9. A laser aiming apparatus in accordance with claim 8 wherein said laser housing is clamped to said head such that said laser aiming beam is emitted above a point on said front face where said ball is positioned to be putted so that said beam is emitted above said golf ball to be putted.
10. A laser aiming apparatus in accordance with claim 8 wherein said clamping means is threadedly engaged in said laser housing.
11. A laser aiming apparatus in accordance with claim 8 wherein said bore has a voltage source mounted therein.
12. A laser aiming apparatus in accordance with claim 8 wherein said laser housing has an on-off switch located on a top portion thereof.
Description
BACKGROUND OF THE INVENTION

1. Field of the Invention

This invention relates to golf clubs and more particularly to a novel arrangement for mounting a laser aiming system on a putter.

2. Description of Related Art

Golf club laser aiming systems which provide golf club putters with laser aiming beams are well known in the art. Such systems are used by golfers as training aids when practicing putting. It is generally accepted that a golfer achieves optimum putting practice on an actual putting green using the same putter as will be used on the course. Both private and public golf courses typically have practice greens so that a golfer may practice with his or her putter before going out to play a round of golf. Practice greens are maintained to replicate the greens on the course and thereby provide a player the opportunity to practice putting speed and putting direction under actual playing conditions.

Putting speed is partially a function of the condition of the green and partially a function of the head weight and feel of the putter. Putting direction is a function of the golfer's perception of proper club alignment, that is, how he or she aims the putter at the hole. Typically, a putter is properly aimed and aligned for a straight putt when the face of the putter is centered behind the ball and is perpendicular to the desired line or path of the ball.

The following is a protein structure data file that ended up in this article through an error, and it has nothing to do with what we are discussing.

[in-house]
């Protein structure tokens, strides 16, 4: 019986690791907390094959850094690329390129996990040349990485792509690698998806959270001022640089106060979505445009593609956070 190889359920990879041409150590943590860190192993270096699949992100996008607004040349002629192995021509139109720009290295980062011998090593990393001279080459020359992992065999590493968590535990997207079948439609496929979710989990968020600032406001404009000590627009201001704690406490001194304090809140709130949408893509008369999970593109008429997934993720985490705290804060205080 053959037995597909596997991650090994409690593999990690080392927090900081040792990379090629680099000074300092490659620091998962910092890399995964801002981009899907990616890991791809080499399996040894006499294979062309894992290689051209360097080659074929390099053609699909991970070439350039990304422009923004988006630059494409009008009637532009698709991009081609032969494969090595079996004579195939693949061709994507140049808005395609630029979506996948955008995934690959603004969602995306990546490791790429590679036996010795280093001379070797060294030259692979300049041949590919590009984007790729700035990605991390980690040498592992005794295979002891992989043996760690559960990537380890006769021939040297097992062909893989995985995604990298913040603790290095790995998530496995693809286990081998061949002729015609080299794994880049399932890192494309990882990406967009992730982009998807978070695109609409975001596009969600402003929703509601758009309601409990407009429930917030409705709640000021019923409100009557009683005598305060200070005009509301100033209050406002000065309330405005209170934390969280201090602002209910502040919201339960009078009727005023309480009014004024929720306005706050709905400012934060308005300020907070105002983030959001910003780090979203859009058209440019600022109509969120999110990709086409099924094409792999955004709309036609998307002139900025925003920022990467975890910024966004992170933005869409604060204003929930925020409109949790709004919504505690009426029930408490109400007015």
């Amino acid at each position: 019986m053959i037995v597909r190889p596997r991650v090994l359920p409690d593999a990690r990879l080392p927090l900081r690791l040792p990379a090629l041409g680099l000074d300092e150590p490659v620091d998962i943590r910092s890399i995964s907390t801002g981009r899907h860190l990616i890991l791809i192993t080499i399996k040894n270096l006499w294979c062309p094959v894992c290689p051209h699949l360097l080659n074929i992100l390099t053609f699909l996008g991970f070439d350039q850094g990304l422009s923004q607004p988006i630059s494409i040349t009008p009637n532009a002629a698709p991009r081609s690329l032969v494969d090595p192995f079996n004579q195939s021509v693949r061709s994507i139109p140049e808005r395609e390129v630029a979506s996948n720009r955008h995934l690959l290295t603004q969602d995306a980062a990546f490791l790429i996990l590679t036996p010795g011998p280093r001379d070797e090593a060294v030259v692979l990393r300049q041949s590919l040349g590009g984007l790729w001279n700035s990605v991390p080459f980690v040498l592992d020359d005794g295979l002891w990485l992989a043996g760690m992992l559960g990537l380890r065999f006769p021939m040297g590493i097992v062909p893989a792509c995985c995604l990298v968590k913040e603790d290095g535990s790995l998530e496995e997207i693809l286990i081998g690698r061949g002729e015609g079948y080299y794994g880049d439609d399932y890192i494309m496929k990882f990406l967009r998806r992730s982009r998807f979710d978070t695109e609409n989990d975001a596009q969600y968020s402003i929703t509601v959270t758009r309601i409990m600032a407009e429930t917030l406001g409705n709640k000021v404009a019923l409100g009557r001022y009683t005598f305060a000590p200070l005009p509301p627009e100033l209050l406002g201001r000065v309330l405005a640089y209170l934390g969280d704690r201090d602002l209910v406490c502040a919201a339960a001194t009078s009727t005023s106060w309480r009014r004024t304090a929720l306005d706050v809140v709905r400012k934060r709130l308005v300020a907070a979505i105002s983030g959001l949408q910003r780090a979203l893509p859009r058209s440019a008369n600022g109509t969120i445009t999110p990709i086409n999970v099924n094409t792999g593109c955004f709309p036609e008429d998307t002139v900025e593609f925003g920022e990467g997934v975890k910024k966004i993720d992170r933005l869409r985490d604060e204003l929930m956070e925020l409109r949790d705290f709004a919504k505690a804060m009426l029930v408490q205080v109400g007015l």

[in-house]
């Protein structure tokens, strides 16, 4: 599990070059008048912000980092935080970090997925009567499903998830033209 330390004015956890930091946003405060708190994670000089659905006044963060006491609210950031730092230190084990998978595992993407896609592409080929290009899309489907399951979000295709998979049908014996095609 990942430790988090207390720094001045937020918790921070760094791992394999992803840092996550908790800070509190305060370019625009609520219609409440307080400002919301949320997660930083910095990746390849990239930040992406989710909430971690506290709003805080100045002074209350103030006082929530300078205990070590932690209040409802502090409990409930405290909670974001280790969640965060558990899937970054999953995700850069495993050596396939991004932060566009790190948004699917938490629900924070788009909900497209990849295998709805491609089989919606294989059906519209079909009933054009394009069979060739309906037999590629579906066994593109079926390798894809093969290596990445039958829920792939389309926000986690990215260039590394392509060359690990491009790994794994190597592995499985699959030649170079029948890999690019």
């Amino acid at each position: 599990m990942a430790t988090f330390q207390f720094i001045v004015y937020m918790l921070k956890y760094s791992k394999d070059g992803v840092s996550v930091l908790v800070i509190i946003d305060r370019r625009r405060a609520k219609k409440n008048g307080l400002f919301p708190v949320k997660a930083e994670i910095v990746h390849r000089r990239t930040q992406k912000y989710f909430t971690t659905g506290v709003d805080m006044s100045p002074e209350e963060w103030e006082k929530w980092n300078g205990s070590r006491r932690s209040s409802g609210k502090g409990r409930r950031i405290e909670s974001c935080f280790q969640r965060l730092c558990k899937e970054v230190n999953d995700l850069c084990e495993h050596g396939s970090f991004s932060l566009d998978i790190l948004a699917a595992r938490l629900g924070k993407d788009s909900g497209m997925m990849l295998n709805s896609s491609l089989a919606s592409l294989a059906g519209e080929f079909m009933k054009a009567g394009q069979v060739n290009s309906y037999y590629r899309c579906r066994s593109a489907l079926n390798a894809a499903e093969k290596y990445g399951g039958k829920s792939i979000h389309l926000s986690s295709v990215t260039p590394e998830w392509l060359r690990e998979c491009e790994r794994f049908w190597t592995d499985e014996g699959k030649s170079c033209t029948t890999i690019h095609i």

On the practice green, a golfer gets a sense of the speed of the green by noting the speed of his or her actual putt. Similarly, a golfer develops a sense of proper club alignment by aiming his or her putter at a practice green pin located in the center of a practice green hole and after aiming the club and striking the ball, noting the actual direction of his or her putt.

As was previously indicated, it is desirable for golfers to practice with the same putter they routinely use on the golf course. Thus, there is a need for a device which can be removably affixed to the head of a golfer's putter which provides the user an aiming beam by which to determine if he or she is actually aligning the club face so that it is perpendicular to the desired path of the ball. Typical devices which relate to the present invention include laser aiming beam modules that attach, by various means, to the head of a golfer's putter. It is desirable that the attachment means removably affix the aiming device to the putter in such a way so as to ensure the perpendicularity of the aiming beam to the club face without the need for adjustably aligning the beam with an aligning procedure each time the device is attached to the club head. It is also desirable that the attachment mechanism provide the user a means by which to securely locate the aiming beam over a selected point on the putter head at which he or she normally impacts the ball. Further, it is desirable that the attachment means securely clamp the aiming device to the head and not require any modification to the putter such as threaded holes formed in the putter for use in attaching the laser aiming device to the putter.